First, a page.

int kek = 2; // Create a local int kek

    int* b = &kek;  // Declare pointer to kek

    return b; // Return pointer to local variable. <-- Never do this!
}; // kek is destroyed and the returned pointer points to deallocated memory.
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This is undefined behavior. After returning from the function, kek does not exist any more, and the pointer returned points into nirvana, to the location where kek once was. Accessing it gives undefined behavior. Undefined behavior means, anything can happen. You could indeed get the value that once was in kek or your application crashes, or you get some garbage value, or your compiler sees fit to order you a pizza online, with extra cheese, please.

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This will be safe:

int * topkek()
{
    static int kek = 2;
    int* b = &kek;  //intializing pointer b to point to kek's address in stack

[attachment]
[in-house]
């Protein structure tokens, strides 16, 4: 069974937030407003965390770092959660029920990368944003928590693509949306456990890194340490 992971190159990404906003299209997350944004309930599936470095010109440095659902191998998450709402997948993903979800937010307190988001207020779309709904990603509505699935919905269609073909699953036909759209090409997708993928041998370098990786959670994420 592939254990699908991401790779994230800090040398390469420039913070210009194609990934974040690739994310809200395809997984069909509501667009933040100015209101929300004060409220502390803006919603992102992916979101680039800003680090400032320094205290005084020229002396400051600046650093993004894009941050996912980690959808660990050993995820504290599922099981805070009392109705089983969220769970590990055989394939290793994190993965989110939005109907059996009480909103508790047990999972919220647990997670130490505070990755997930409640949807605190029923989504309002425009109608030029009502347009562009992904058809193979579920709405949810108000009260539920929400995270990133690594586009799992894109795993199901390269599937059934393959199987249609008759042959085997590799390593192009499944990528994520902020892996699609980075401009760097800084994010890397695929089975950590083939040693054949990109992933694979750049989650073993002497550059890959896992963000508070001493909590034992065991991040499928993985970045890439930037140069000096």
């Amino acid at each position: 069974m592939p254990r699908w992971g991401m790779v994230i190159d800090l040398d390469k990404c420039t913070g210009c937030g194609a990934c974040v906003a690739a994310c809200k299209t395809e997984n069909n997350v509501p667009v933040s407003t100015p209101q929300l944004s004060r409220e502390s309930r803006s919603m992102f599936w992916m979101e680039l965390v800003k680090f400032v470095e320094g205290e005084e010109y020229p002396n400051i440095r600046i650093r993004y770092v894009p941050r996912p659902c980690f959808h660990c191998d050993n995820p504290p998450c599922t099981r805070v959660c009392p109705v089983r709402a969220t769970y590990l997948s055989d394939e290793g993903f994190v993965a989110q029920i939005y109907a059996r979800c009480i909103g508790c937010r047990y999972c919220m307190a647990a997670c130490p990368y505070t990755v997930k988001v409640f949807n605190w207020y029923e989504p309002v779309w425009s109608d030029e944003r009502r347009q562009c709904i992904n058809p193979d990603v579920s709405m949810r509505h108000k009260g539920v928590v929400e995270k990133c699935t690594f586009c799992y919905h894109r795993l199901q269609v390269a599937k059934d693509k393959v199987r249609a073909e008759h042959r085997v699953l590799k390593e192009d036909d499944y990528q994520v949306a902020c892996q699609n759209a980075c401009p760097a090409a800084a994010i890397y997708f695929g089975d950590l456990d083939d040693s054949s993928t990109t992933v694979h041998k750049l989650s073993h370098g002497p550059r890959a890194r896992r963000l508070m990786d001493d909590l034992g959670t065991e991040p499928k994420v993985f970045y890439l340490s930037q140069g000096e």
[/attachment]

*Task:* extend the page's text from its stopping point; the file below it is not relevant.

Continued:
return b; //returning pointer to kek
};
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This is undefined behavior, kek is a local variable and the memory it resides in will be released once you exit topkek. It may seem like it works but since it is undefined anything can result, it can break at any time and you can not rely on the results.

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First, this is definitely unsafe as others have noted. But based on your usage, I think you might actually be trying to define an object. For example, this code might be what you want:

struct topkek{
    int kek;
    int *operator()() {
        kek = 2;
        return &kek;
    }
};

int main()
{
    topkek mykek;

    int *a = mykek(); // sets mykek.kek to 2, returns pointer to kek

    std::cout << *a;
    *a = 3;
    std::cout << *a;
    std::cin >> *a;
};

This will give you clean access to the underlying kek variable in a totally safe way. You can of course put any code you want into the operator() method.